County urges residents and businesses to register with

When law enforcement officials put Boston into a lockdown last week when searching for the second marathon bombing suspect, residents were notified by a procedure similar to what the Johnson County Sheriff’s Department put into place last month.

Notify JoCo is a program in which citizens of Johnson County can voluntarily register various contact information so they can be notified in cases of emergency and some non-emergency events (festivals and park closings for example) that take place. When there is an event requiring a message to be sent, authorized county and city officials will identify the affected areas and send out the message through NotifyJoCo via phone, e-mail or text message. The system has the ability to send out a minimum of 100,000 notifications per hour, allowing NotifyJoCo to reach citizens immediately in emergency situations.

“It’s a mass notification system that we can send out to residents in the county or to residents in a specific jurisdiction,” said Tom Erickson, Master Deputy and PIO for the Johnson County Sheriff’s Department. “We can even narrow it down to a specific area within a jurisdiction.”

When residents register their contact information, Erickson said they can choose to be notified several different ways.

“While we have 411 data, which is landline data, more and more people are switching to cell phones and no longer have landline phones at home,” Erickson said. “With Notify JoCo, we’re encouraging everybody to go online and signup and put how they would like to be notified.”

He said residents and businesses registering with NotifyJoCo can customize their alert preferences to receive time-sensitive messages at home, work, on cellphones, by text or email directly from the county, city, and participating public utilities.

“Let’s say an emergency happens during Old Settlers,” Erickson said. “We have the ability to send a message to just that area, just the city of Olathe or to every contact that we have in the system in the entire county. We can take from a very small area all the way up to every contact that we have.”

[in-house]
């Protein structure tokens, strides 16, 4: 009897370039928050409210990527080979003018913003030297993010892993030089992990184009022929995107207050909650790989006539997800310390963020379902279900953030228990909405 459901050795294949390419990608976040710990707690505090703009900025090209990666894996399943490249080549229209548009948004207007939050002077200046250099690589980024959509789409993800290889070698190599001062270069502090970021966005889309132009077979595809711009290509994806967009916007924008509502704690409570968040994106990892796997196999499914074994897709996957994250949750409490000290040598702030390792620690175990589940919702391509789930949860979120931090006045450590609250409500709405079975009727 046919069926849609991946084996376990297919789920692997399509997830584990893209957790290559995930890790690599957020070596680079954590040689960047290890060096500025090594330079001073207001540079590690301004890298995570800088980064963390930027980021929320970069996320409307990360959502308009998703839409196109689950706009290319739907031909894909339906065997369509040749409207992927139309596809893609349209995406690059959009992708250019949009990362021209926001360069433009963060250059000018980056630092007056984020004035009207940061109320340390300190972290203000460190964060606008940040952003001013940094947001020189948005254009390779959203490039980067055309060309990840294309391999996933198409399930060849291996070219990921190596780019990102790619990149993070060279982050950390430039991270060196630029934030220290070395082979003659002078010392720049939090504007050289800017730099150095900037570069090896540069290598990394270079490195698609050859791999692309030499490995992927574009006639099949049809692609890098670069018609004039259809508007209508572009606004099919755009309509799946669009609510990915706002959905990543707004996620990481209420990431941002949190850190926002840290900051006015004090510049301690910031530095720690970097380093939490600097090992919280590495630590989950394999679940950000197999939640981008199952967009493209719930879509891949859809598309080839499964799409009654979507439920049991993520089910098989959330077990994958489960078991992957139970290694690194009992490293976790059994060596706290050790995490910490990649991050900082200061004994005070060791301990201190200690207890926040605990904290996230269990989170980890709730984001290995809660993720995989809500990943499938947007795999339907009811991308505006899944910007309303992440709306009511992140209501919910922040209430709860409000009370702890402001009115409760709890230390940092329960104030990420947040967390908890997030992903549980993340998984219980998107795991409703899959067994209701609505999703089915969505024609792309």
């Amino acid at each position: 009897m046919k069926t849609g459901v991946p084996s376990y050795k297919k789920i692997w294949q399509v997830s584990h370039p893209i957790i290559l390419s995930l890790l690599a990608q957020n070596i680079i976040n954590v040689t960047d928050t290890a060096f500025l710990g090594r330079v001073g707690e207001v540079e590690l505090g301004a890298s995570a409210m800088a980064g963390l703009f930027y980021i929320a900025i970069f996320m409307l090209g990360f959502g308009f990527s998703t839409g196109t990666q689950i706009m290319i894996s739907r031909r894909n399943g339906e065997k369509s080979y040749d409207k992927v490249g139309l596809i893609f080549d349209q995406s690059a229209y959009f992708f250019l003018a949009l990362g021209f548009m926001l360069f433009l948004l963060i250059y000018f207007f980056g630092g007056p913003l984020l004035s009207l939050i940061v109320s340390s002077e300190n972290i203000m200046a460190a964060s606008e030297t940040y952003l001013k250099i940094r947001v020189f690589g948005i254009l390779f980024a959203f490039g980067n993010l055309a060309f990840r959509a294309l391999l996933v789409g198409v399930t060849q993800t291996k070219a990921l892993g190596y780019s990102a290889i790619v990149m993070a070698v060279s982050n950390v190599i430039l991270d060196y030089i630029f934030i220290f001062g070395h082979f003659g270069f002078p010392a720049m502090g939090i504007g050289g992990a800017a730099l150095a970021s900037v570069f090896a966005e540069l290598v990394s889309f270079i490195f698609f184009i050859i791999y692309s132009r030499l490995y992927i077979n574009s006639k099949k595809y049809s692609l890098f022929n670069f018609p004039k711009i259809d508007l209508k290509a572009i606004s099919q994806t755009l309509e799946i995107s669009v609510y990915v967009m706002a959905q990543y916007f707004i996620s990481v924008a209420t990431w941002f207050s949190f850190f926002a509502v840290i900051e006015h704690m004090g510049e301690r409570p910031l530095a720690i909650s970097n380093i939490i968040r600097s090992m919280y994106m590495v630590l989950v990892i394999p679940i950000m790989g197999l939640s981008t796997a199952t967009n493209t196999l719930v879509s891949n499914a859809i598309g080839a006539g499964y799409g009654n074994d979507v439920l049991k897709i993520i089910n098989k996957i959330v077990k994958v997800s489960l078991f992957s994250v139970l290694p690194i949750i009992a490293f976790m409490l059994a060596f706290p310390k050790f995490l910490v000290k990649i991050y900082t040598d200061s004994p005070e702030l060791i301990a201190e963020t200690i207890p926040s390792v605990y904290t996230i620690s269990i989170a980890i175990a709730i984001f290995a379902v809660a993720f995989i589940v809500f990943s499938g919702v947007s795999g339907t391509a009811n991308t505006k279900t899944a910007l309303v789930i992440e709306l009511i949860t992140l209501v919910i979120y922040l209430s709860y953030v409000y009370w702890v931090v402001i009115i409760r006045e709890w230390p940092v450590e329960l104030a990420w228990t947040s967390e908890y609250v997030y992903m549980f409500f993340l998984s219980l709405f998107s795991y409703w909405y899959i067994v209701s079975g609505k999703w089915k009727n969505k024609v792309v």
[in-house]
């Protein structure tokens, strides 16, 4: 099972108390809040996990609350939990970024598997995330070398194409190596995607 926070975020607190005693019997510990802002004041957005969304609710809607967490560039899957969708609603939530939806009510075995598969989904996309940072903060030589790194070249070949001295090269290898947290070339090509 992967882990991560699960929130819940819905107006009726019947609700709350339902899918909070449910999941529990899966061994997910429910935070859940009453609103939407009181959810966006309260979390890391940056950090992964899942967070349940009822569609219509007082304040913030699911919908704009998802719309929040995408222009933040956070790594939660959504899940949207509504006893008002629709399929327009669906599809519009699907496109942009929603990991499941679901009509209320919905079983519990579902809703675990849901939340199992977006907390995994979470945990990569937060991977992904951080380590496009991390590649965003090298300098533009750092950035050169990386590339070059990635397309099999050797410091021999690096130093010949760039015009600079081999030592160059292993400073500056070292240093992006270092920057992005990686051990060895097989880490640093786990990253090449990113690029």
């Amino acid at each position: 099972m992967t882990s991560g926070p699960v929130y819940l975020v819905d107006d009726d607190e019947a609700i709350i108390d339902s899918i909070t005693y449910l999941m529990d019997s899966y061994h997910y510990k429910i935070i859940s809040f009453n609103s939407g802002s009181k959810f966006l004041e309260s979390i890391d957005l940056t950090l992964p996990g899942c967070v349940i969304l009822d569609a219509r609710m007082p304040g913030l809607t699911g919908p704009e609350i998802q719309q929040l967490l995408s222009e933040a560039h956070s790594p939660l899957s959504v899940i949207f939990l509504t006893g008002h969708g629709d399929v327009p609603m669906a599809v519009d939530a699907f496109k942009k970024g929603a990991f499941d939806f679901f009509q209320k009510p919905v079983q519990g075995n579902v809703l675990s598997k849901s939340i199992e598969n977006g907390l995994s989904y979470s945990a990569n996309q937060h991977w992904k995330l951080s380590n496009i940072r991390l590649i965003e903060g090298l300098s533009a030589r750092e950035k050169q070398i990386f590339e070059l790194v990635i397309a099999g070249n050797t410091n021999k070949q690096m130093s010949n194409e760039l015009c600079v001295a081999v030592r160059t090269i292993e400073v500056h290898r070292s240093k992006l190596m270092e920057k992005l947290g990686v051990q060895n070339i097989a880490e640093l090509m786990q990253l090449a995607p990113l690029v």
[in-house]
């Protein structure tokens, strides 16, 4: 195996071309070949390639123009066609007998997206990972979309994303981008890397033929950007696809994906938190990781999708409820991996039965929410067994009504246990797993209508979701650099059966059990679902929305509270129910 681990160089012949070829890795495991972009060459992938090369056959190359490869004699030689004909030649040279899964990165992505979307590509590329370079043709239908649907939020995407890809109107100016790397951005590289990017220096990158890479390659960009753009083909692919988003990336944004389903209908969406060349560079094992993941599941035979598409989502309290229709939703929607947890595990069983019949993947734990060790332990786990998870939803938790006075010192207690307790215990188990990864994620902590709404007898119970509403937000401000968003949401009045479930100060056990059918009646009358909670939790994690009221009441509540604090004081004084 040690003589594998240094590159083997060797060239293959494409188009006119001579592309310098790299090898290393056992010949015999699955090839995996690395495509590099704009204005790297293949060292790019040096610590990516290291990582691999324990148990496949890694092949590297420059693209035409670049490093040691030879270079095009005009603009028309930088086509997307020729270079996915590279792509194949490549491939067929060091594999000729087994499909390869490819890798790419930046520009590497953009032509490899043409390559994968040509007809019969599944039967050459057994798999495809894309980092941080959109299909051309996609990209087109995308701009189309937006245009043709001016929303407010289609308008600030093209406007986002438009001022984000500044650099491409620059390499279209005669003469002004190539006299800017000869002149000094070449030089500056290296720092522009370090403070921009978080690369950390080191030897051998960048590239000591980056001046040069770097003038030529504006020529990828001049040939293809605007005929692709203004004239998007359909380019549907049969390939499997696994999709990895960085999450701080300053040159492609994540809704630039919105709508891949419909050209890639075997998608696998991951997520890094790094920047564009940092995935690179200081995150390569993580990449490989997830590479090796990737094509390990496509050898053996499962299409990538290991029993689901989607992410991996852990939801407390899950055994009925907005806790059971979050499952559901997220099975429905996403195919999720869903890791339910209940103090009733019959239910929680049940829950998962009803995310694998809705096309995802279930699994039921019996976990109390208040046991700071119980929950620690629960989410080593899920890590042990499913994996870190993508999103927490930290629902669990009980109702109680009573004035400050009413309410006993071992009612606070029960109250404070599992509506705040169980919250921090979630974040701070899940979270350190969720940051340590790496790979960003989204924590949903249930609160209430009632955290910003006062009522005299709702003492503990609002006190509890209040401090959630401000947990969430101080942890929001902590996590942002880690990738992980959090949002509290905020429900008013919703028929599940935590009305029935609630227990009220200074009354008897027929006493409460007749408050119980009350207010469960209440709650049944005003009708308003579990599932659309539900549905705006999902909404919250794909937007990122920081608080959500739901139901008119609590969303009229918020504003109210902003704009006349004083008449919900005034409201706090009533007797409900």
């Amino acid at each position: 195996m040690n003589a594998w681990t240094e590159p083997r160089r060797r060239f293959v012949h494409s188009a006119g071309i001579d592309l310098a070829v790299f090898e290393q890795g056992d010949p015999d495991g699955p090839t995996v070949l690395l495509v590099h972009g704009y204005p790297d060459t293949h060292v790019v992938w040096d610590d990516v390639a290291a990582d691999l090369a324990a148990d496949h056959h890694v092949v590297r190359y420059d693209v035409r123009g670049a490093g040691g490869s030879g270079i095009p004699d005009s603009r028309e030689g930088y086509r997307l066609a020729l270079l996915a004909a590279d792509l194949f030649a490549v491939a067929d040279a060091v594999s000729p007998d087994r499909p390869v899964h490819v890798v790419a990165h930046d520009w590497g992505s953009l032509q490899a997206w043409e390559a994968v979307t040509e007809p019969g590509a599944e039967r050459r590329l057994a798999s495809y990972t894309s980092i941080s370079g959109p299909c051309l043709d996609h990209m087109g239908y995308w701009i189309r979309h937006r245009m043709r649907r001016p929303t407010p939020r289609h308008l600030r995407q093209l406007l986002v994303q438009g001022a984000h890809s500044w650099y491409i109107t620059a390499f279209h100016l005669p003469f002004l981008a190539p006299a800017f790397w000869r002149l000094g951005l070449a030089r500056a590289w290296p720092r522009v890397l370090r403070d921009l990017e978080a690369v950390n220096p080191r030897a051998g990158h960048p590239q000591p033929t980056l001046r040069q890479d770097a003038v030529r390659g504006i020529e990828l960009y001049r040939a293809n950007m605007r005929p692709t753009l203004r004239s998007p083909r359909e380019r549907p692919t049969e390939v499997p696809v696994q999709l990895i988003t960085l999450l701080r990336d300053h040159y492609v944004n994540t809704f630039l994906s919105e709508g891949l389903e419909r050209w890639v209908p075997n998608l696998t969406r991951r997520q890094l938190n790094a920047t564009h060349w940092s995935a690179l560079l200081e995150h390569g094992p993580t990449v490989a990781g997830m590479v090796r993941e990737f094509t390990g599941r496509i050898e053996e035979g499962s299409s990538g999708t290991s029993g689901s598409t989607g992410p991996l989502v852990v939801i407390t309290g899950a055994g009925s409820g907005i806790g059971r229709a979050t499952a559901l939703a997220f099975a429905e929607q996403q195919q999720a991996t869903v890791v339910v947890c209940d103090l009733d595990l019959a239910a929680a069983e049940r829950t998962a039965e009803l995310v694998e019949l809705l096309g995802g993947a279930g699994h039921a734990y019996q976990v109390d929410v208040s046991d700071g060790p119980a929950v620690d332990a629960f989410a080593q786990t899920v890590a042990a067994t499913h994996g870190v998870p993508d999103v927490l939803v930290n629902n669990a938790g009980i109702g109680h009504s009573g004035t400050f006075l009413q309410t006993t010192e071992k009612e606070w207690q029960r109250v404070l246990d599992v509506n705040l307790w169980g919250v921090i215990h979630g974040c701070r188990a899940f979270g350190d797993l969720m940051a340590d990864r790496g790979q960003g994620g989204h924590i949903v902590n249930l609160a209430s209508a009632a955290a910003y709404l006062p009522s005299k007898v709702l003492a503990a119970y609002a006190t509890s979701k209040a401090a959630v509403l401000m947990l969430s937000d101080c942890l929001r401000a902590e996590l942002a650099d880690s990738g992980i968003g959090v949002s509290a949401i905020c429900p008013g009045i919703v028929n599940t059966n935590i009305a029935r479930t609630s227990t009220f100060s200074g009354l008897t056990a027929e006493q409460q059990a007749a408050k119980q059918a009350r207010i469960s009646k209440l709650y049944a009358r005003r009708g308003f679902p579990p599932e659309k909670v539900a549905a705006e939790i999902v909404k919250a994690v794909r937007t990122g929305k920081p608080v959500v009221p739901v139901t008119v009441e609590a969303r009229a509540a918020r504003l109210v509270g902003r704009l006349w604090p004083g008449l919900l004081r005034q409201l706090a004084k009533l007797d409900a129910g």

The system now has about 8,000 people registered and an average of about 50 people a day have been signing up for the service, Erickson said. In comparison, the 411 system has about 140,000 phone numbers.

Currently there are what Erickson called nine partners taking part in the system: Olathe, Overland Park, Lenexa, Water One, Prairie Village, Shawnee, Mission Hills, Roeland Park, and Johnson County government. Johnson County, Olathe, Overland Park, Lenexa and a group called 101, were the founding partners. There is a cost breakdown in how the partners contribute to the system. A jurisdiction with 25,000 or less residents pays about $5,000 a year. Larger jurisdictions, Erickson said, pay more.

The partners are working with Everbridge, Inc., a leading firm in emergency and incident alert systems, to implement NotifyJoCo.

“But that’s really not much in the scheme of things with what we have the ability to do,” he said. “Several other cities will be coming on board over time.”

To register, go to and click on the “Register Now” tab in the top right-hand corner of the web page and then type in the requested information. Once done, click save and you’ll begin to be notified.

“At anytime, you can go into your account and opt out of anything you have clicked on by just unchecking the box,” Erickson said. “And, you also can just add to your list by simply checking the box.”

For people who do not have access to a computer, they still can register for NotifyJoCo by calling 913-826-5555.

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